- Tesla delivers PepsiCo’s first Semi five years after its introduction
- There are no orders or capacity details for an electric truck
- The Semi uses existing Tesla engines to house a new Supercharger
December 1 (Reuters) – Tesla Inc (TSLA.O) CEO Elon Musk delivered the company’s first heavy-duty Semi to PepsiCo on Thursday (PEP.O) without offering updated estimates of the truck’s prices, production plans, or how much cargo it can haul.
Musk, who appeared on stage at an event at Tesla’s Nevada plant, said the battery-powered long-haul truck would reduce highway emissions, outperform existing diesel models in power and safety, and create fast-charging technology that Tesla will use in its upcoming Cybertruck pickup.
“If you’re a truck driver and you want the baddest platform on the road, this is it,” Musk said, noting that it’s been five years since Tesla announced it was developing an all-electric truck. However, industry experts remain skeptical that battery electric trucks can economically take the strain of hauling heavy loads hundreds of miles.
In Musk’s first Tesla reveal since taking over Twitter — an acquisition that some investors worry has become a distraction — the company did not announce pricing for the Semi, provide details on truck variants it initially designed or provide supply forecast to PepsiCo or other customers. Tesla said it will begin using the Semi to deliver parts to its factory in Fremont, California.
In 2017, Tesla said the 300-mile range version of the Semi would cost $150,000 and the 500-mile version $180,000, but prices for Tesla’s passenger electric vehicles have skyrocketed since then.
Robin Denholm, Tesla’s chairman, recently said the automaker could produce 100 Semis this year. Musk said Tesla will aim to produce 50,000 of the trucks in 2024.
PepsiCo, which completed its first cargo run with the Tesla truck to deliver snacks to attendees at a launch event in Nevada, ordered 100 trucks in 2017.
Anheuser-Busch Brewery (ABI.BR)United Parcel Service Inc (UPS.N) and Walmart Inc (WMT.N) were among the other companies that had retained the Semi. Tesla did not provide details on orders or deliveries to customers, nor an estimate of what the total cost of ownership would be for future buyers compared to diesel alternatives.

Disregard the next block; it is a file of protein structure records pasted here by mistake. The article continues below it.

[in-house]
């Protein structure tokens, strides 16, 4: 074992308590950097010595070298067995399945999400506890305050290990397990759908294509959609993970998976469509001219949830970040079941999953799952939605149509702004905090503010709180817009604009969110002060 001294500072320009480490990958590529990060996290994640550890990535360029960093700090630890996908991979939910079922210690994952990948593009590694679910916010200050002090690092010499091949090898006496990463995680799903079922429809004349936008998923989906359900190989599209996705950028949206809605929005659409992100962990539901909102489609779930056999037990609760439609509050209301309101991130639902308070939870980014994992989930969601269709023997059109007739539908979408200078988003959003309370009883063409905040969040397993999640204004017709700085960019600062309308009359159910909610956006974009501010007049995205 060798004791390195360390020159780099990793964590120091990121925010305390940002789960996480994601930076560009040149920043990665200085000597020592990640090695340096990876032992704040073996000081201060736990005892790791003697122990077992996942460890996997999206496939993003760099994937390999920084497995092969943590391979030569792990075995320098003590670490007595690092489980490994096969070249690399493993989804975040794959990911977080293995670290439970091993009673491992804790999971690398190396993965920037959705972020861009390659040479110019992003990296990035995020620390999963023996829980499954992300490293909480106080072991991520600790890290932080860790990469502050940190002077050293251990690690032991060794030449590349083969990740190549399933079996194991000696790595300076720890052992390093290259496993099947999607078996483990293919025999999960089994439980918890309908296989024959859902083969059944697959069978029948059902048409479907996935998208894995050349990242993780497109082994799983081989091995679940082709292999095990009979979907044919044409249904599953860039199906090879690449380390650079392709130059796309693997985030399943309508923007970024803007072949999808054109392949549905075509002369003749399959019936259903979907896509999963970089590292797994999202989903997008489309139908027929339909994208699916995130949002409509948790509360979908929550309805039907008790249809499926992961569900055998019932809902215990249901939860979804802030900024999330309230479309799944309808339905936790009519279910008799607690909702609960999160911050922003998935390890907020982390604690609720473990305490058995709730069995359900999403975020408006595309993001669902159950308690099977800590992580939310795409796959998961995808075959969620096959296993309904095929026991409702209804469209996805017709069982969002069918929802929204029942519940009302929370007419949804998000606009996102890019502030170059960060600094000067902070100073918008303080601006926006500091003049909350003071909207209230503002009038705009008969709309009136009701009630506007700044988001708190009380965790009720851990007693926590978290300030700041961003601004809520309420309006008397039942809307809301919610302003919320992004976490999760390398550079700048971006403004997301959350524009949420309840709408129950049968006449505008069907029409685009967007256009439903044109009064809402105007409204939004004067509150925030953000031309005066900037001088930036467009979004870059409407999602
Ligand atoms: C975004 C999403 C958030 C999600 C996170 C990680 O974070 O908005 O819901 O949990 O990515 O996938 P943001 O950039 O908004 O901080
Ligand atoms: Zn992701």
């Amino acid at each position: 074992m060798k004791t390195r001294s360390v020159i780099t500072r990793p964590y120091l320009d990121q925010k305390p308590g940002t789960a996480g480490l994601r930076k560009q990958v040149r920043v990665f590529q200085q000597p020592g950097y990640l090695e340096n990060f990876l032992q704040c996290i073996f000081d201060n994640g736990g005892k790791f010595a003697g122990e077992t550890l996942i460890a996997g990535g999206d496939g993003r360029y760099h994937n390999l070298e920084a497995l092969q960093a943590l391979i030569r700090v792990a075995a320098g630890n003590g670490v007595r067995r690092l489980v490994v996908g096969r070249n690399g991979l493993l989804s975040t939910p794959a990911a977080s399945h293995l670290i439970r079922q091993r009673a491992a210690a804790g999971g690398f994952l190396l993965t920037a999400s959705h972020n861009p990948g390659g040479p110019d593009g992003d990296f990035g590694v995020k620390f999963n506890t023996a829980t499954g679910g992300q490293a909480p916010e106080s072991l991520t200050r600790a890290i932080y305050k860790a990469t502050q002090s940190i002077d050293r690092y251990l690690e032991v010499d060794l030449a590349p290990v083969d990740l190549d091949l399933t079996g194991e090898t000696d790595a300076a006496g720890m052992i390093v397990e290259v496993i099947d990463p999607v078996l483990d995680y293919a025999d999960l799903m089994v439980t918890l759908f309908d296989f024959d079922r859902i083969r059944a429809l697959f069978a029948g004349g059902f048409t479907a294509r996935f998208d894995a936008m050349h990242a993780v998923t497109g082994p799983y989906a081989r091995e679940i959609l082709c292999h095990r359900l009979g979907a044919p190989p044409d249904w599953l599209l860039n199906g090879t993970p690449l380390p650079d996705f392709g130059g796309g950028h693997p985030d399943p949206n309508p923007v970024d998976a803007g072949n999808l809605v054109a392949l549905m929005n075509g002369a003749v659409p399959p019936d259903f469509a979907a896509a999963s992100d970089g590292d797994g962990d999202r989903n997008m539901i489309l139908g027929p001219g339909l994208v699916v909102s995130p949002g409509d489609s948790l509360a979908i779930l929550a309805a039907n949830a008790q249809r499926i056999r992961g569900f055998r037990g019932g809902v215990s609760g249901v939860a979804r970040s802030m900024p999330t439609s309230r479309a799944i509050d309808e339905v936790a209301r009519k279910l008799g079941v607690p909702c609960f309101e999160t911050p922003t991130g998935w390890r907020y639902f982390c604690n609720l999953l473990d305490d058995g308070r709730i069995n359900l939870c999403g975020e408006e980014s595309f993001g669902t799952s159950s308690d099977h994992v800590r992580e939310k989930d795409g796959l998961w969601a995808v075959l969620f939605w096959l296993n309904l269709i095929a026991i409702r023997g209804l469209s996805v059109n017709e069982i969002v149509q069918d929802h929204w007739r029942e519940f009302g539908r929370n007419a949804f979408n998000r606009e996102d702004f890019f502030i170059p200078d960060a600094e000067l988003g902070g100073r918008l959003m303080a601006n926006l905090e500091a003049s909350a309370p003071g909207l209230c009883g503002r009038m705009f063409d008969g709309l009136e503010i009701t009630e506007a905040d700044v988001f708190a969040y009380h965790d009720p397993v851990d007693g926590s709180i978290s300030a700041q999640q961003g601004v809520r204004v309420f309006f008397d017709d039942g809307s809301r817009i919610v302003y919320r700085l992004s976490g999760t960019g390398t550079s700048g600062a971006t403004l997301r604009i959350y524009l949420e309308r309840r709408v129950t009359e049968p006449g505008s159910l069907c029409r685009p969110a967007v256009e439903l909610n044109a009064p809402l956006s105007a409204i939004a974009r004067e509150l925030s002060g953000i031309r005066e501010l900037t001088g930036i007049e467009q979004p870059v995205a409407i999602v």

Musk said the Semi was testing between Tesla’s Sparks, Nevada factory and its Fremont, California plant. Tesla said it got 500 miles of driving on a single charge, with the Semi and cargo weighing a total of 81,000 pounds.
Tesla did not disclose the unloaded weight of the Semi, a key specification that analysts were hoping to learn and an important consideration for the efficiency of electric trucks.
Musk has talked in the past about the prospect of fully autonomous trucks. Tesla did not provide details on how Tesla’s driver assistance systems will function in the Semi it unveiled Thursday or future versions.
The Semi delivery presentation ended without Musk taking questions, as he often does at Tesla events.
“Not very impressive – moving a load of chips (52g average pack weight) is by no means a definitive proof of concept,” said Oliver Dixon, senior analyst at consultancy Guidehouse.
Tesla had originally set a 2019 production target for the Semi, which was first introduced in 2017. In the years since then, competitors have started selling their own battery-powered trucks.
Walmart (WMT.N)for example, said it tested Freightliner’s eCascadia trucks and Nikola’s Tre BEV in California.
“LIKE A CHEETAH”
The Semi can charge at 1 megawatt and has liquid cooling technology in the charging cable in an updated version of Tesla’s Supercharger that will be provided to the Cybertruck, Musk said. The Cybertruck is slated to go into production in 2023.
Trucks in the Semi category account for just 1 percent of U.S. auto sales, but 20 percent of total vehicle emissions, Tesla said.
Tesla said other future vehicles will use powertrain technology developed for the Semi, without providing details. The Semi uses three electric motors developed for Tesla’s performance version of its Model S, with only one of them engaged at highway speeds and two in reserve when the truck needs to accelerate, a feature that makes the truck more energy efficient, it said Musk.
“This thing has crazy power compared to a diesel truck,” Musk said. “It’s basically like an elephant that moves like a cheetah.”
In a slide shown as part of Musk’s presentation, Tesla showed an image of a future “robotaxis” in development with a mock-up of the future car covered in a tarp.
The presentation came after Tesla shares closed at $194.70. The stock has fallen about 45% so far this year, shedding about $500 billion in market capitalization to about $615 billion.
Among the factors cited by investors were Musk’s sale of Tesla stock to fund his takeover of Twitter, signs that a slowing global economy has begun to dampen demand for Tesla’s premium-priced cars, and the company’s warning that that it may not meet its target of increasing deliveries by 50% this year.
Reporting by Akash Sriram in Bengaluru and Hyunju Jin in San Francisco; Editing by Kenneth Maxwell
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